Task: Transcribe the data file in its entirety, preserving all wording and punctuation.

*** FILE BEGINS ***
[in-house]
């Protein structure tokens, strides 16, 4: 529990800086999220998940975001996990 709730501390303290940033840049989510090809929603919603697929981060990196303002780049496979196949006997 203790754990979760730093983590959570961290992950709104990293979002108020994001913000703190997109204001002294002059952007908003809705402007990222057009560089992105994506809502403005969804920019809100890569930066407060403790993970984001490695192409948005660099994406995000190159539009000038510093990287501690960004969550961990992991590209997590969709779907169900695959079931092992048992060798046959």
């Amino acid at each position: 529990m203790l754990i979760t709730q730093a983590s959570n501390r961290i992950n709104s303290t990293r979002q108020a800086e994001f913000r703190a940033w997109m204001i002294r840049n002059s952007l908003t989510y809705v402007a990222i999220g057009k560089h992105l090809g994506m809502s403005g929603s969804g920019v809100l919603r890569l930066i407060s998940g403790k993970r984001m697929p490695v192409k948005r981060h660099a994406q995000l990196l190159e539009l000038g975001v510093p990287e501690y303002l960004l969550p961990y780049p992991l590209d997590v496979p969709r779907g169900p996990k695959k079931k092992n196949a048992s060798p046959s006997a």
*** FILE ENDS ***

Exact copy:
[in-house]
């Protein structure tokens, strides 16, 4: 529990800086999220998940975001996990 709730501390303290940033840049989510090809929603919603697929981060990196303002780049496979196949006997 203790754990979760730093983590959570961290992950709104990293979002108020994001913000703190997109204001002294002059952007908003809705402007990222057009560089992105994506809502403005969804920019809100890569930066407060403790993970984001490695192409948005660099994406995000190159539009000038510093990287501690960004969550961990992991590209997590969709779907169900695959079931092992048992060798046959």
């Amino acid at each position: 529990m203790l754990i979760t709730q730093a983590s959570n501390r961290i992950n709104s303290t990293r979002q108020a800086e994001f913000r703190a940033w997109m204001i002294r840049n002059s952007l908003t989510y809705v402007a990222i999220g057009k560089h992105l090809g994506m809502s403005g929603s969804g920019v809100l919603r890569l930066i407060s998940g403790k993970r984001m697929p490695v192409k948005r981060h660099a994406q995000l990196l190159e539009l000038g975001v510093p990287e501690y303002l960004l969550p961990y780049p992991l590209d997590v496979p969709r779907g169900p996990k695959k079931k092992n196949a048992s060798p046959s006997a």